So, we start at the extensively refurbished London Bridge Station. Guy’s Hospital tower used to be the tallest kid on the block but now, the Shard muscles itself over all it surveys. This redevelopment has kicked off a spate of similar, smaller, innovative designed buildings throughout the area. As far as I can see, the casualties to make way for this frenzy of new build have been crap 50’s and 60’s concrete office blocks. Good.

Walk straight down from the station onto that historic thoroughfare into London, Borough High Street. Opposite is Southwark Cathedral and Brough Market - we’ll get to those later - but for now, you need to turn left heading south. About quarter of mile down the road is one of London’s hidden gems, the galleried ex-coaching in, The George (pictured opposite).

It nestles in a little side street off the main road. This part of London is full of alleyways and passages and it’s possible to cross the space time continuum back to Tudor times. I was shown this pub by a lady friend many years ago. Thanks! Its worth this little diversion from our main walk for a picture and maybe a pint (though if you’re drinking this early into the walk it’s all going to get messy. Best to come back here later.)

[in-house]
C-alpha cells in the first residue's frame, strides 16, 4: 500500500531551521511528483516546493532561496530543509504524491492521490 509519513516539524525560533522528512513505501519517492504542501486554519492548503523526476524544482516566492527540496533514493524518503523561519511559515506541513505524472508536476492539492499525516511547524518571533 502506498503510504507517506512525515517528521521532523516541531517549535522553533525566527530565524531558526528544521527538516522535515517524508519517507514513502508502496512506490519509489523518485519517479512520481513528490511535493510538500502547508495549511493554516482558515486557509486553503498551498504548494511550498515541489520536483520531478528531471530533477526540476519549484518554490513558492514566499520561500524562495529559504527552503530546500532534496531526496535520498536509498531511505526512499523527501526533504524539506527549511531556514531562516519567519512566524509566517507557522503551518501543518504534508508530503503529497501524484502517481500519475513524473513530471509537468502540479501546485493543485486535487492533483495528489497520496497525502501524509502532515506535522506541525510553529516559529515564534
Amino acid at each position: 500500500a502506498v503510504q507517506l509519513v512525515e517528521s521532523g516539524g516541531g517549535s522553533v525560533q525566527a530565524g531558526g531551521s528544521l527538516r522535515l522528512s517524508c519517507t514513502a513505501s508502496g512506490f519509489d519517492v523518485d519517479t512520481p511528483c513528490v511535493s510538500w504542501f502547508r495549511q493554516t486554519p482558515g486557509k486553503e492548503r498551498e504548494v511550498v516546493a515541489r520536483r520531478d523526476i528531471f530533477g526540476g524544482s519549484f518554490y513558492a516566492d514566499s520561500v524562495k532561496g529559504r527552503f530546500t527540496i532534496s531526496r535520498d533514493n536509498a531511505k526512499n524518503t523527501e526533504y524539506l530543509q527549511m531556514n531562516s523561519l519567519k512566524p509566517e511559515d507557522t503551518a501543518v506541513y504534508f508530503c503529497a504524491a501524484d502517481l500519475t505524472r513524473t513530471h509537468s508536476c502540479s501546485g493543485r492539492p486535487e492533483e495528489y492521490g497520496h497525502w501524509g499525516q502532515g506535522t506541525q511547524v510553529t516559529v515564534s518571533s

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And so with a swift shimmy northwards, we get onto Southwark Street going east-west. About 20 years ago I used to walk to walk down this very street every day so it’s nostalgic but getting less so. It has changed from then to now. This is a street that is, in many respects, unlovely - there are no great landmarks gracing it, the buildings were warehouses and industrial units and now, it hosts increasingly bizarre glass office towers and residential units.